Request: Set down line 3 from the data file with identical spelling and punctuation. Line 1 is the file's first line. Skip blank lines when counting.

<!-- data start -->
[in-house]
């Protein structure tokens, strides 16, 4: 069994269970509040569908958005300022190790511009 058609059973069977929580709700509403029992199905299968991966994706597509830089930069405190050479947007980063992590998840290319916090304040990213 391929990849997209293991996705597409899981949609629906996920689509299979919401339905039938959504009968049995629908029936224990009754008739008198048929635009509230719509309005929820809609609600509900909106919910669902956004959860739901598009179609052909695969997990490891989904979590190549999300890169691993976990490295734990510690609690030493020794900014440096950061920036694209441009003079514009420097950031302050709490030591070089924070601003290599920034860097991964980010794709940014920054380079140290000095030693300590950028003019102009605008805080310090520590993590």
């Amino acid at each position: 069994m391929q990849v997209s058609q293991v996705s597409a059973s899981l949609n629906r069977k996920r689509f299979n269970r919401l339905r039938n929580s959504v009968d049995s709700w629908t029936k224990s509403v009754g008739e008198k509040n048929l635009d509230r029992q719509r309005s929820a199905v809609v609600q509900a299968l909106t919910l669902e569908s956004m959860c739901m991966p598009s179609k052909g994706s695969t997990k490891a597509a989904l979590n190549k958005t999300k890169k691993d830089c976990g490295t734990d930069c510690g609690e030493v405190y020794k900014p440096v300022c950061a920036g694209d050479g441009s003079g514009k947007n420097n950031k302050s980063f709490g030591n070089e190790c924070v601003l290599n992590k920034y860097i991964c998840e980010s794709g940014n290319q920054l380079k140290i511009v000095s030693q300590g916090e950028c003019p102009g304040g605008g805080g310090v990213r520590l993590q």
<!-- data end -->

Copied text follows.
């Amino acid at each position: 069994m391929q990849v997209s058609q293991v996705s597409a059973s899981l949609n629906r069977k996920r689509f299979n269970r919401l339905r039938n929580s959504v009968d049995s709700w629908t029936k224990s509403v009754g008739e008198k509040n048929l635009d509230r029992q719509r309005s929820a199905v809609v609600q509900a299968l909106t919910l669902e569908s956004m959860c739901m991966p598009s179609k052909g994706s695969t997990k490891a597509a989904l979590n190549k958005t999300k890169k691993d830089c976990g490295t734990d930069c510690g609690e030493v405190y020794k900014p440096v300022c950061a920036g694209d050479g441009s003079g514009k947007n420097n950031k302050s980063f709490g030591n070089e190790c924070v601003l290599n992590k920034y860097i991964c998840e980010s794709g940014n290319q920054l380079k140290i511009v000095s030693q300590g916090e950028c003019p102009g304040g605008g805080g310090v990213r520590l993590q």